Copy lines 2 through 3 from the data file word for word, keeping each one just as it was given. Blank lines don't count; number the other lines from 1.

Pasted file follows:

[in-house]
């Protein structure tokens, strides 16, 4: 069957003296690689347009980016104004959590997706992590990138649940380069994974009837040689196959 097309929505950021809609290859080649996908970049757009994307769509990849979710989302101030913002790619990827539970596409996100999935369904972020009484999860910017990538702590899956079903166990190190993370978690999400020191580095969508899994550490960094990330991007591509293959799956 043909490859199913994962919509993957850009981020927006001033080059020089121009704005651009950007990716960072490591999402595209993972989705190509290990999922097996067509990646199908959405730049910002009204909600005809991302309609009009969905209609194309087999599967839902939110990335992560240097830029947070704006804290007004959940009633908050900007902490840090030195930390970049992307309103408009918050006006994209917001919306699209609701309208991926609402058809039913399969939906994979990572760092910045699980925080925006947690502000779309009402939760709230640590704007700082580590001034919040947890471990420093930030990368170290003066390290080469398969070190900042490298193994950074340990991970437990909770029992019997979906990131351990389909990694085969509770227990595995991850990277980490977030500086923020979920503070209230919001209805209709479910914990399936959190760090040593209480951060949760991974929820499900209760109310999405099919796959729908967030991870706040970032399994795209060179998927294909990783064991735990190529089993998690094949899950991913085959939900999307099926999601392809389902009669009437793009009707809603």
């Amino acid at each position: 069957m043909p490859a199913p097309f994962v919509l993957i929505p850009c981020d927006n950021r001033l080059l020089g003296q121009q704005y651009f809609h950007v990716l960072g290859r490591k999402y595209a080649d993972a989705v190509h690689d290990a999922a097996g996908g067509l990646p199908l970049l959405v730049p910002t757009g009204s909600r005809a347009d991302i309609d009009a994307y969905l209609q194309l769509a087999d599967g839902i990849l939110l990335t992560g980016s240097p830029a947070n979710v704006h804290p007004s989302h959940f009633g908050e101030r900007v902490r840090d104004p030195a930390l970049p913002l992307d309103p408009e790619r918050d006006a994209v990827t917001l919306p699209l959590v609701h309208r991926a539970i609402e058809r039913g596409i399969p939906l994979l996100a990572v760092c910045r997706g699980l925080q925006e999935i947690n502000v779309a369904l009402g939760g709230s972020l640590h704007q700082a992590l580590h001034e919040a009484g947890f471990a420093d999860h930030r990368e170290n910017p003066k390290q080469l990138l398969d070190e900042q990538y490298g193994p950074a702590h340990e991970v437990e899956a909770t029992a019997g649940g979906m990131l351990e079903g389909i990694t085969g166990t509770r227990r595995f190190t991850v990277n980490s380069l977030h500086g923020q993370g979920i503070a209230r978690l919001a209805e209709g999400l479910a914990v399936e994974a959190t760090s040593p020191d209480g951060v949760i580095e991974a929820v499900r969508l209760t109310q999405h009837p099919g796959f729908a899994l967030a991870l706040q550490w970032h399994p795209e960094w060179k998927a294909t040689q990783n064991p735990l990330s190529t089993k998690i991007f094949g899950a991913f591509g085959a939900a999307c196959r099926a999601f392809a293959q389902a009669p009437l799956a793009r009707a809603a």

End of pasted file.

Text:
């Protein structure tokens, strides 16, 4: 069957003296690689347009980016104004959590997706992590990138649940380069994974009837040689196959 097309929505950021809609290859080649996908970049757009994307769509990849979710989302101030913002790619990827539970596409996100999935369904972020009484999860910017990538702590899956079903166990190190993370978690999400020191580095969508899994550490960094990330991007591509293959799956 043909490859199913994962919509993957850009981020927006001033080059020089121009704005651009950007990716960072490591999402595209993972989705190509290990999922097996067509990646199908959405730049910002009204909600005809991302309609009009969905209609194309087999599967839902939110990335992560240097830029947070704006804290007004959940009633908050900007902490840090030195930390970049992307309103408009918050006006994209917001919306699209609701309208991926609402058809039913399969939906994979990572760092910045699980925080925006947690502000779309009402939760709230640590704007700082580590001034919040947890471990420093930030990368170290003066390290080469398969070190900042490298193994950074340990991970437990909770029992019997979906990131351990389909990694085969509770227990595995991850990277980490977030500086923020979920503070209230919001209805209709479910914990399936959190760090040593209480951060949760991974929820499900209760109310999405099919796959729908967030991870706040970032399994795209060179998927294909990783064991735990190529089993998690094949899950991913085959939900999307099926999601392809389902009669009437793009009707809603």
């Amino acid at each position: 069957m043909p490859a199913p097309f994962v919509l993957i929505p850009c981020d927006n950021r001033l080059l020089g003296q121009q704005y651009f809609h950007v990716l960072g290859r490591k999402y595209a080649d993972a989705v190509h690689d290990a999922a097996g996908g067509l990646p199908l970049l959405v730049p910002t757009g009204s909600r005809a347009d991302i309609d009009a994307y969905l209609q194309l769509a087999d599967g839902i990849l939110l990335t992560g980016s240097p830029a947070n979710v704006h804290p007004s989302h959940f009633g908050e101030r900007v902490r840090d104004p030195a930390l970049p913002l992307d309103p408009e790619r918050d006006a994209v990827t917001l919306p699209l959590v609701h309208r991926a539970i609402e058809r039913g596409i399969p939906l994979l996100a990572v760092c910045r997706g699980l925080q925006e999935i947690n502000v779309a369904l009402g939760g709230s972020l640590h704007q700082a992590l580590h001034e919040a009484g947890f471990a420093d999860h930030r990368e170290n910017p003066k390290q080469l990138l398969d070190e900042q990538y490298g193994p950074a702590h340990e991970v437990e899956a909770t029992a019997g649940g979906m990131l351990e079903g389909i990694t085969g166990t509770r227990r595995f190190t991850v990277n980490s380069l977030h500086g923020q993370g979920i503070a209230r978690l919001a209805e209709g999400l479910a914990v399936e994974a959190t760090s040593p020191d209480g951060v949760i580095e991974a929820v499900r969508l209760t109310q999405h009837p099919g796959f729908a899994l967030a991870l706040q550490w970032h399994p795209e960094w060179k998927a294909t040689q990783n064991p735990l990330s190529t089993k998690i991007f094949g899950a991913f591509g085959a939900a999307c196959r099926a999601f392809a293959q389902a009669p009437l799956a793009r009707a809603a």